Introduction to Politics
“You know, the cure for all this talk is really a good dose of incompetent government.
You get that alternative and you'll never put Singapore together again: Humpty Dumpty cannot be put together again” – Lee Kuan Yew
My political journey began when I was 11 years old when I was first introduced to politics in my primary school in 1959.
The principal and some teachers of the primary school that I went to were DeLaSalle Catholic brothers asked the students of the school to tell their parents not to vote for the People Action Party.
They were worried that if the People Action Party (PAP) were elected the Government they would close down all the English teaching schools and send their teachers packing back to home (Ireland, England or America).
I told my mother who was also a teacher in a Chinese speaking school what the principal had said.
She laughed as she usually did in an amused way.
She told me that the Catholic brothers were mostly Europeans and were worried the new People Action Party which was a socialist democratic political party may close all the Catholic and English speaking schools.
She was confident that the leaders of the PAP were not so stupid that they would do such a thing.
In fact she believed that the leaders of the PAP were mostly English educated and would not hurt the English speaking community.
My mother was a clever and well educated woman who was educated in Shanghai in Chinese.
She was one of the top teachers in our Singapore Chinese speaking schools.
In Shanghai she had seen how the Europeans carved up her beloved city into British, French, American quarters just to further their trade.
In 1842, when the Shanghai port was opened to western trade, Great Britain, the United States, France, Italy, and Portugal established extraterritorial rights in the city's so-called foreign concessions-the International Settlement, administered by a municipal council of western powers, and the French Concession, headed by the French consul general.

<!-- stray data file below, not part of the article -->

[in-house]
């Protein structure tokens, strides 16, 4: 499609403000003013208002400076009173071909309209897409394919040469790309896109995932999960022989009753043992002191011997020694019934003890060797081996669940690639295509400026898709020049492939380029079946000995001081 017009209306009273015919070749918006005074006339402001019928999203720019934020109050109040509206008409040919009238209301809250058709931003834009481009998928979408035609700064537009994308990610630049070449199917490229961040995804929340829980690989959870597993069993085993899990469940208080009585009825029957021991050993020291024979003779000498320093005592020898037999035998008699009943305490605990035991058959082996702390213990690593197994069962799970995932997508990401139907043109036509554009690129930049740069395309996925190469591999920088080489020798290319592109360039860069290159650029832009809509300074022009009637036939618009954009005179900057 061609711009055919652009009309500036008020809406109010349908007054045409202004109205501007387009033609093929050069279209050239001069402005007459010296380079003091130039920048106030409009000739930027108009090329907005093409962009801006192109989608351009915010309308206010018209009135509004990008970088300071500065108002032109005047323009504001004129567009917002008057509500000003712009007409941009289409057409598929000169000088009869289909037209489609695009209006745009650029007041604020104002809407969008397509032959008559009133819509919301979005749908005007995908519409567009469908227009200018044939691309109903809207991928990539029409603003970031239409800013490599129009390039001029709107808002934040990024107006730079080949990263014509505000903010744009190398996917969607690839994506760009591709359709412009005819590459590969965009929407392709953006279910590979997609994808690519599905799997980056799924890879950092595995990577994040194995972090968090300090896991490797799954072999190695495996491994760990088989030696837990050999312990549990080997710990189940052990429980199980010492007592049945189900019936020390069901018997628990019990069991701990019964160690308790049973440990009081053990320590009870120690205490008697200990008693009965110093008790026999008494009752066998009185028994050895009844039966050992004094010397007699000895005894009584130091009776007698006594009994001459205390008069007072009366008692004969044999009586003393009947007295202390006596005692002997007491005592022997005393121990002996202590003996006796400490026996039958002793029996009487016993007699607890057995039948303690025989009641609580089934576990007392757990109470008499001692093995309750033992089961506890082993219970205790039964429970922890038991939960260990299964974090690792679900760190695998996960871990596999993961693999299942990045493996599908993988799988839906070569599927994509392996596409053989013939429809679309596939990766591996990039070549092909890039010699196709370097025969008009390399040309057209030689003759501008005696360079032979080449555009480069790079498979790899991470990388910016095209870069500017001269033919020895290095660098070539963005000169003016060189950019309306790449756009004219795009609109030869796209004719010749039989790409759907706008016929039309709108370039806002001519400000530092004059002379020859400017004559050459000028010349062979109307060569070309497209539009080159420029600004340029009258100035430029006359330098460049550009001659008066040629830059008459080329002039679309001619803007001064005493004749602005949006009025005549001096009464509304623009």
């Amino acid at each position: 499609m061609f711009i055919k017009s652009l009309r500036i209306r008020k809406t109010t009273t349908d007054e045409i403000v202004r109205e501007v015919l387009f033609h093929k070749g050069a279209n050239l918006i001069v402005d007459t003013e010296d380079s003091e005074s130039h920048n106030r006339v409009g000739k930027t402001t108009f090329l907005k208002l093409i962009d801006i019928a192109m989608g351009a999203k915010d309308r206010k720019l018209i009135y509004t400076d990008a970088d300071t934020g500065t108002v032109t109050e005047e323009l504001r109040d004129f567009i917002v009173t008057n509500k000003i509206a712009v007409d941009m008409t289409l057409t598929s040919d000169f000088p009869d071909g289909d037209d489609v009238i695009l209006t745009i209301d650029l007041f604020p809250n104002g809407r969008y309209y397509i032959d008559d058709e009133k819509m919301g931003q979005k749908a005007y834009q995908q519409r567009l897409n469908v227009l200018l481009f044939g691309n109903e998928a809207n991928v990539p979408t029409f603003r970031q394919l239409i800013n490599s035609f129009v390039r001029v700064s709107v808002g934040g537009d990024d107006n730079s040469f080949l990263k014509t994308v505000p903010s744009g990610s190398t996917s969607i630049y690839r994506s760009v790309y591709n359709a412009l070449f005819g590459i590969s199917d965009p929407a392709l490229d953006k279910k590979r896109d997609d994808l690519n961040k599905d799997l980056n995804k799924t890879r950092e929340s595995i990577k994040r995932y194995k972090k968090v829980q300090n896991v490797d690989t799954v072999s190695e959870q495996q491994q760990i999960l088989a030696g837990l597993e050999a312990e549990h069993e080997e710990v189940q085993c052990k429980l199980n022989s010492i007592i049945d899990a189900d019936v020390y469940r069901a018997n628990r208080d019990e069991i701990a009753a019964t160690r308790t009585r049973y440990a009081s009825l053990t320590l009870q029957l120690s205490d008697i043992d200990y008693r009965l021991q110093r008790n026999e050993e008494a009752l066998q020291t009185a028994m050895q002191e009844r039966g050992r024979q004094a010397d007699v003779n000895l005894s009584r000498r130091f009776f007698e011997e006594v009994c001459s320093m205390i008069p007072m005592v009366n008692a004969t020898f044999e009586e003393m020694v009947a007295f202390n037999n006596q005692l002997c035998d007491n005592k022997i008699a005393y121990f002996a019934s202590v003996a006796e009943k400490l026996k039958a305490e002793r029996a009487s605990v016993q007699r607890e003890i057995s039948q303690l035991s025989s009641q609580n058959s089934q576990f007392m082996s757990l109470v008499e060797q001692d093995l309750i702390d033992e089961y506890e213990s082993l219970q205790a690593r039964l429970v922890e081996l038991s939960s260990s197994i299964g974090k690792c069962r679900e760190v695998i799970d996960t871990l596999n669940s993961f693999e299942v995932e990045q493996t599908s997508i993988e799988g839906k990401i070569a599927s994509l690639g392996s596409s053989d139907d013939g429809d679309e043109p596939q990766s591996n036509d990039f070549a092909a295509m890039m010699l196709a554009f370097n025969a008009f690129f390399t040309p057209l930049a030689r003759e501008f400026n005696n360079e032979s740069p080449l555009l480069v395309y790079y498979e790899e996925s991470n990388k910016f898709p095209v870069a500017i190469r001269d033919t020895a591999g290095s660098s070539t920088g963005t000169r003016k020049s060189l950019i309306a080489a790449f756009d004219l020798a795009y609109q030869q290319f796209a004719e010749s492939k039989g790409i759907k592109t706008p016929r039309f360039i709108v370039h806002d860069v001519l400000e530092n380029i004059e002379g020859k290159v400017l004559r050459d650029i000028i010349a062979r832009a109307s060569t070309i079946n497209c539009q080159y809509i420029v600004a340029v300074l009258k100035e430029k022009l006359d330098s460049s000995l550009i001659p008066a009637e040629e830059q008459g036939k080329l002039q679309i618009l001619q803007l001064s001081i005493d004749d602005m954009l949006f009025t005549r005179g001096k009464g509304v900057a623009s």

She was also not pleased that the local Chinese kowtowed (lowered their dignity) to their European traders.
Because of the Japanese invasions into Nanking and the atrocities committed by the Japanese, she had fled with her elder sister into Singapore to begin a new life teaching here.
It was a tough time for them to get teaching jobs in Singapore.
She was able to get a teaching job in a small school in Johore Bahru, Malaya where she met my father.
She was 5 years older than my father and was giving tuition to him on Chinese and education in general.
My father was intrigued by her and wanted to marry her.
It was mainly the Japanese invasion of Malaya and Singapore that persuaded her to get married to my father.
I was the fifth of 6 children that she gave birth to.
TABLE OF CONTENT
Introduction to Politics
Chapter 1 Full internal self-government (1959–1965)
Chapter 2 My Secondary School Days
Chapter 3 Singapore Fully Independent
Chapter 4 My Medical Studies and Married Life (1966-1972)
Chapter 5 Medical Doctor and Father (1972-1974)
Chapter 6 A New Medical Clinic and Better Singapore (1974-1980)